A new study by Northwestern Medicine researchers is beginning to reveal why the memories of SuperAgers, aged 80-years and above who have distinctly different looking brains than those of normal older people, do not suffer the usual ravages of time.
The study quantifies brain differences of SuperAgers and normal older people. Cognitive SuperAgers' unusual 'brain signature' has three common components when compared with normal people of similar ages. It has a thicker region of the cortex, significantly fewer tangles (a primary marker of Alzheimer's disease) and a whopping supply of a specific neuron, von Economo, linked to higher social intelligence.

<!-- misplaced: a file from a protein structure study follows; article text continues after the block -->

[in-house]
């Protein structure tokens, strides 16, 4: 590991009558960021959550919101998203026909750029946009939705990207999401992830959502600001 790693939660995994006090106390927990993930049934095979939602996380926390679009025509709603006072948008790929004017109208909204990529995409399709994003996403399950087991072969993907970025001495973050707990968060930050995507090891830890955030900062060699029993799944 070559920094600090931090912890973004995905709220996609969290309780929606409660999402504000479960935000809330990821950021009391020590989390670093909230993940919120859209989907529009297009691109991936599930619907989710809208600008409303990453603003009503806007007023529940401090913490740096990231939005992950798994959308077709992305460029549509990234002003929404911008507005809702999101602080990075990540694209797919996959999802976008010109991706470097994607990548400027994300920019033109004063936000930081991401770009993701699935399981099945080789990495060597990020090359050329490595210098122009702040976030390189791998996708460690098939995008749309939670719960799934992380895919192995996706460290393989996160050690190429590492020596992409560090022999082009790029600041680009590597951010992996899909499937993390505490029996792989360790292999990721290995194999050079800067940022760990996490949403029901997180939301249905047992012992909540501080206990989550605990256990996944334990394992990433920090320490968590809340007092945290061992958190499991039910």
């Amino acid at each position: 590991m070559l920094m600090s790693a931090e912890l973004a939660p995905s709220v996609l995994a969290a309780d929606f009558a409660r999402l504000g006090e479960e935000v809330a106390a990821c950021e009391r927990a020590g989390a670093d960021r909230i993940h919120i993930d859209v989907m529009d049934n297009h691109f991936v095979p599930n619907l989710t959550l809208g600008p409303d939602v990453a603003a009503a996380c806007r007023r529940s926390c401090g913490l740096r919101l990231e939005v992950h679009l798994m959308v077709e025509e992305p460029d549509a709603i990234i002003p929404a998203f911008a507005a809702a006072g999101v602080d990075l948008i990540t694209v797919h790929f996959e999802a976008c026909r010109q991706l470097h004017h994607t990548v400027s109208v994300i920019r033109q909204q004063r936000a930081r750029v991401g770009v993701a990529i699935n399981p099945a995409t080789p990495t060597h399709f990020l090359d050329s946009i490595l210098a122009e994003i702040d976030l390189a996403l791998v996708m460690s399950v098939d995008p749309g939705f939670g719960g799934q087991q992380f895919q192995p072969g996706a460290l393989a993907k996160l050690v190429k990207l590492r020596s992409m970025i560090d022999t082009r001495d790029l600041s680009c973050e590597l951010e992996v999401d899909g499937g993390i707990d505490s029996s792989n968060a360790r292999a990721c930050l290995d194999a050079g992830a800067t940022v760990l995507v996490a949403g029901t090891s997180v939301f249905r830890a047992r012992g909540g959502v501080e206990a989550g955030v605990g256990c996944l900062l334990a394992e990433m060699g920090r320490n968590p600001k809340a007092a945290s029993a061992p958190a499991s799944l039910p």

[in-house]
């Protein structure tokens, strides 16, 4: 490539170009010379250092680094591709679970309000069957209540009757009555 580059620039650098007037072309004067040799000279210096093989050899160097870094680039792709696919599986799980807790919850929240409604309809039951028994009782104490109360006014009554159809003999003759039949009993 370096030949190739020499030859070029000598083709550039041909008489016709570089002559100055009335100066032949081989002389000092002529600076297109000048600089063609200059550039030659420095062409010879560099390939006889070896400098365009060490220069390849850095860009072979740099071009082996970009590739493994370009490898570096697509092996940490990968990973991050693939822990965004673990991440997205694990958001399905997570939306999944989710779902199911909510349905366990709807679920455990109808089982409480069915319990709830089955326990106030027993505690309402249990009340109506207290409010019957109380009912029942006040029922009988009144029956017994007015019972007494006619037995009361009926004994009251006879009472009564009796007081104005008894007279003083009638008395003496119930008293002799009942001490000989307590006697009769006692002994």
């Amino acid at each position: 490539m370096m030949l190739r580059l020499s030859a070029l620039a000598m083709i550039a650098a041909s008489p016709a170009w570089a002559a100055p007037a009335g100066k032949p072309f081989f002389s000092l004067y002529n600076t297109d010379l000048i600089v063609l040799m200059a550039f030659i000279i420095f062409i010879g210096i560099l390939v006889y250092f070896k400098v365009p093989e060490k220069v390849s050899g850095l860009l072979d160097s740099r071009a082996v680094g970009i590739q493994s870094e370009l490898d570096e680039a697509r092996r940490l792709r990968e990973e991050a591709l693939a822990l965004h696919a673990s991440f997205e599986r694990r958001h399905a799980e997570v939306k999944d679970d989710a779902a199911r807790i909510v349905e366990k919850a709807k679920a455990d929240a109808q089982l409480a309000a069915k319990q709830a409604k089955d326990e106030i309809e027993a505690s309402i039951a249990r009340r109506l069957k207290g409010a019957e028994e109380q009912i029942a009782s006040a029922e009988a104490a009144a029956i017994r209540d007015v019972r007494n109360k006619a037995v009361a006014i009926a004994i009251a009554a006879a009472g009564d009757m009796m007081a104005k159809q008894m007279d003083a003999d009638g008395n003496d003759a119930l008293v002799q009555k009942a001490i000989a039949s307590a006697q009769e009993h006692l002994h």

Senior author Changiz Geula said, "The brains of the SuperAgers are either wired differently or have structural differences when compared to normal individuals of the same age, which may be one factor, such as expression of a specific gene or a combination of factors that offers protection."
The first study author Tamar Gefen said, "Identifying the factors that contribute to the SuperAgers' unusual memory capacity may allow them to offer strategies to help the growing population of normal elderly maintain their cognitive function and guide future therapies to treat certain dementias."
Geula added, "It's thought that these von Economo neurons, which are present in such species as whales, elephants, dolphins and higher apes, play a critical role in the rapid transmission of behaviorally relevant information related to social interactions, which is how they may relate to better memory capacity."
The study has been published in the Journal of Neuroscience.